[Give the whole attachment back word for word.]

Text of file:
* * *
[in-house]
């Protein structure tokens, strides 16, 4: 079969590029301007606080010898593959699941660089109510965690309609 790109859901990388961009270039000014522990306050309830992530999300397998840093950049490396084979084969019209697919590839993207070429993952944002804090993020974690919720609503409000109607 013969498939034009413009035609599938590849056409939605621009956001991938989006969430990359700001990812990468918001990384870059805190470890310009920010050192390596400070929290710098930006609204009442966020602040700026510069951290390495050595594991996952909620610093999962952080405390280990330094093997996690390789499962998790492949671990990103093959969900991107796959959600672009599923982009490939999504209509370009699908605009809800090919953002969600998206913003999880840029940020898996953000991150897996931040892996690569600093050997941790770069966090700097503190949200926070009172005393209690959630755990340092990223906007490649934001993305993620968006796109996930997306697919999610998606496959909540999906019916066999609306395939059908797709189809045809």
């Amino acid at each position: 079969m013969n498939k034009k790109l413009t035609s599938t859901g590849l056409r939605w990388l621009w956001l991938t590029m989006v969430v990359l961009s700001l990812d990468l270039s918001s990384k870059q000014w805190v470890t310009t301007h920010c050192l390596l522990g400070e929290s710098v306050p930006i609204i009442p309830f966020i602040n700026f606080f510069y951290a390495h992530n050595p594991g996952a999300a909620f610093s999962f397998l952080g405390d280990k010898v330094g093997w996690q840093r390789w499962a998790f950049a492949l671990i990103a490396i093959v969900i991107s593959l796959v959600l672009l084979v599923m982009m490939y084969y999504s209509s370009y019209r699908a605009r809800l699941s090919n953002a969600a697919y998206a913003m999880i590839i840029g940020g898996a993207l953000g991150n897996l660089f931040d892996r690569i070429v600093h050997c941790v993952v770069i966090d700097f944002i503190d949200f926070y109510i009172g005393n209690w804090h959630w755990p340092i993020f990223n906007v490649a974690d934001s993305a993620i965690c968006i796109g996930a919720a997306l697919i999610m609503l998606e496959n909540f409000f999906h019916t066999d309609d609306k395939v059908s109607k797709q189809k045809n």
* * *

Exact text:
[in-house]
């Protein structure tokens, strides 16, 4: 079969590029301007606080010898593959699941660089109510965690309609 790109859901990388961009270039000014522990306050309830992530999300397998840093950049490396084979084969019209697919590839993207070429993952944002804090993020974690919720609503409000109607 013969498939034009413009035609599938590849056409939605621009956001991938989006969430990359700001990812990468918001990384870059805190470890310009920010050192390596400070929290710098930006609204009442966020602040700026510069951290390495050595594991996952909620610093999962952080405390280990330094093997996690390789499962998790492949671990990103093959969900991107796959959600672009599923982009490939999504209509370009699908605009809800090919953002969600998206913003999880840029940020898996953000991150897996931040892996690569600093050997941790770069966090700097503190949200926070009172005393209690959630755990340092990223906007490649934001993305993620968006796109996930997306697919999610998606496959909540999906019916066999609306395939059908797709189809045809």
């Amino acid at each position: 079969m013969n498939k034009k790109l413009t035609s599938t859901g590849l056409r939605w990388l621009w956001l991938t590029m989006v969430v990359l961009s700001l990812d990468l270039s918001s990384k870059q000014w805190v470890t310009t301007h920010c050192l390596l522990g400070e929290s710098v306050p930006i609204i009442p309830f966020i602040n700026f606080f510069y951290a390495h992530n050595p594991g996952a999300a909620f610093s999962f397998l952080g405390d280990k010898v330094g093997w996690q840093r390789w499962a998790f950049a492949l671990i990103a490396i093959v969900i991107s593959l796959v959600l672009l084979v599923m982009m490939y084969y999504s209509s370009y019209r699908a605009r809800l699941s090919n953002a969600a697919y998206a913003m999880i590839i840029g940020g898996a993207l953000g991150n897996l660089f931040d892996r690569i070429v600093h050997c941790v993952v770069i966090d700097f944002i503190d949200f926070y109510i009172g005393n209690w804090h959630w755990p340092i993020f990223n906007v490649a974690d934001s993305a993620i965690c968006i796109g996930a919720a997306l697919i999610m609503l998606e496959n909540f409000f999906h019916t066999d309609d609306k395939v059908s109607k797709q189809k045809n």